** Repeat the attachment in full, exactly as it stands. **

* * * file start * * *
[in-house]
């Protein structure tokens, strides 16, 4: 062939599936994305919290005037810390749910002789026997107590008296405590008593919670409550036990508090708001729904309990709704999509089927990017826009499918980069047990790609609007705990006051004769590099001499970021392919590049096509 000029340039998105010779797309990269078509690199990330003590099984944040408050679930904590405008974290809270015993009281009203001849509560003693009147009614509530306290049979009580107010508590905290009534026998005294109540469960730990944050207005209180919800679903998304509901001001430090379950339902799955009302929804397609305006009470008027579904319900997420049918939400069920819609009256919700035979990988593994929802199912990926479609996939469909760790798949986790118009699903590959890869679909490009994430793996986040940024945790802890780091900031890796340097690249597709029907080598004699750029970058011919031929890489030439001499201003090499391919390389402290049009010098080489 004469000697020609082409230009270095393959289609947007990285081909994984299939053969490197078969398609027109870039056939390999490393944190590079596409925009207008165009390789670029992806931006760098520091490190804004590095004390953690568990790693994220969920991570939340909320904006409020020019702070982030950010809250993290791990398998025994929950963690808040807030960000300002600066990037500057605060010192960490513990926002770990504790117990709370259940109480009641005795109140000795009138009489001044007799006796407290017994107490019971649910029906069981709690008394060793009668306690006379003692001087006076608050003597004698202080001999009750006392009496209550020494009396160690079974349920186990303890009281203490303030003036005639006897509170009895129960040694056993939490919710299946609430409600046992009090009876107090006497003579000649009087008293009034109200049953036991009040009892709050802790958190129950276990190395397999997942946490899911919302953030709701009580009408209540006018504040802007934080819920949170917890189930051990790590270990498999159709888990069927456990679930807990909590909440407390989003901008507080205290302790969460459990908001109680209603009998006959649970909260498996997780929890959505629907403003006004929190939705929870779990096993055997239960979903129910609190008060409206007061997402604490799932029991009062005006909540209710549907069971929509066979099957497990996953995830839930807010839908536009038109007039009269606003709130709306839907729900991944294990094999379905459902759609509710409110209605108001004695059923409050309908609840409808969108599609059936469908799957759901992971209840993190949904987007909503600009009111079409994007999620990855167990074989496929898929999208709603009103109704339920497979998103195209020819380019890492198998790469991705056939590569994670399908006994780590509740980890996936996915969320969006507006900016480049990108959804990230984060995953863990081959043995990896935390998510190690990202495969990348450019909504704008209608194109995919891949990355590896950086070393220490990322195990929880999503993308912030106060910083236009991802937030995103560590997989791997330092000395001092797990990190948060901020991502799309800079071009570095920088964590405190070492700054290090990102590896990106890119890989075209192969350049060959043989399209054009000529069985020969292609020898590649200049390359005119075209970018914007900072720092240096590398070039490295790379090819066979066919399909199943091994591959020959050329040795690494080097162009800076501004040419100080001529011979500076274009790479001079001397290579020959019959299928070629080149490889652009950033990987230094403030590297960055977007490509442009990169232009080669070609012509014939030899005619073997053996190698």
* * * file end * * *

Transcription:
[in-house]
């Protein structure tokens, strides 16, 4: 062939599936994305919290005037810390749910002789026997107590008296405590008593919670409550036990508090708001729904309990709704999509089927990017826009499918980069047990790609609007705990006051004769590099001499970021392919590049096509 000029340039998105010779797309990269078509690199990330003590099984944040408050679930904590405008974290809270015993009281009203001849509560003693009147009614509530306290049979009580107010508590905290009534026998005294109540469960730990944050207005209180919800679903998304509901001001430090379950339902799955009302929804397609305006009470008027579904319900997420049918939400069920819609009256919700035979990988593994929802199912990926479609996939469909760790798949986790118009699903590959890869679909490009994430793996986040940024945790802890780091900031890796340097690249597709029907080598004699750029970058011919031929890489030439001499201003090499391919390389402290049009010098080489 004469000697020609082409230009270095393959289609947007990285081909994984299939053969490197078969398609027109870039056939390999490393944190590079596409925009207008165009390789670029992806931006760098520091490190804004590095004390953690568990790693994220969920991570939340909320904006409020020019702070982030950010809250993290791990398998025994929950963690808040807030960000300002600066990037500057605060010192960490513990926002770990504790117990709370259940109480009641005795109140000795009138009489001044007799006796407290017994107490019971649910029906069981709690008394060793009668306690006379003692001087006076608050003597004698202080001999009750006392009496209550020494009396160690079974349920186990303890009281203490303030003036005639006897509170009895129960040694056993939490919710299946609430409600046992009090009876107090006497003579000649009087008293009034109200049953036991009040009892709050802790958190129950276990190395397999997942946490899911919302953030709701009580009408209540006018504040802007934080819920949170917890189930051990790590270990498999159709888990069927456990679930807990909590909440407390989003901008507080205290302790969460459990908001109680209603009998006959649970909260498996997780929890959505629907403003006004929190939705929870779990096993055997239960979903129910609190008060409206007061997402604490799932029991009062005006909540209710549907069971929509066979099957497990996953995830839930807010839908536009038109007039009269606003709130709306839907729900991944294990094999379905459902759609509710409110209605108001004695059923409050309908609840409808969108599609059936469908799957759901992971209840993190949904987007909503600009009111079409994007999620990855167990074989496929898929999208709603009103109704339920497979998103195209020819380019890492198998790469991705056939590569994670399908006994780590509740980890996936996915969320969006507006900016480049990108959804990230984060995953863990081959043995990896935390998510190690990202495969990348450019909504704008209608194109995919891949990355590896950086070393220490990322195990929880999503993308912030106060910083236009991802937030995103560590997989791997330092000395001092797990990190948060901020991502799309800079071009570095920088964590405190070492700054290090990102590896990106890119890989075209192969350049060959043989399209054009000529069985020969292609020898590649200049390359005119075209970018914007900072720092240096590398070039490295790379090819066979066919399909199943091994591959020959050329040795690494080097162009800076501004040419100080001529011979500076274009790479001079001397290579020959019959299928070629080149490889652009950033990987230094403030590297960055977007490509442009990169232009080669070609012509014939030899005619073997053996190698």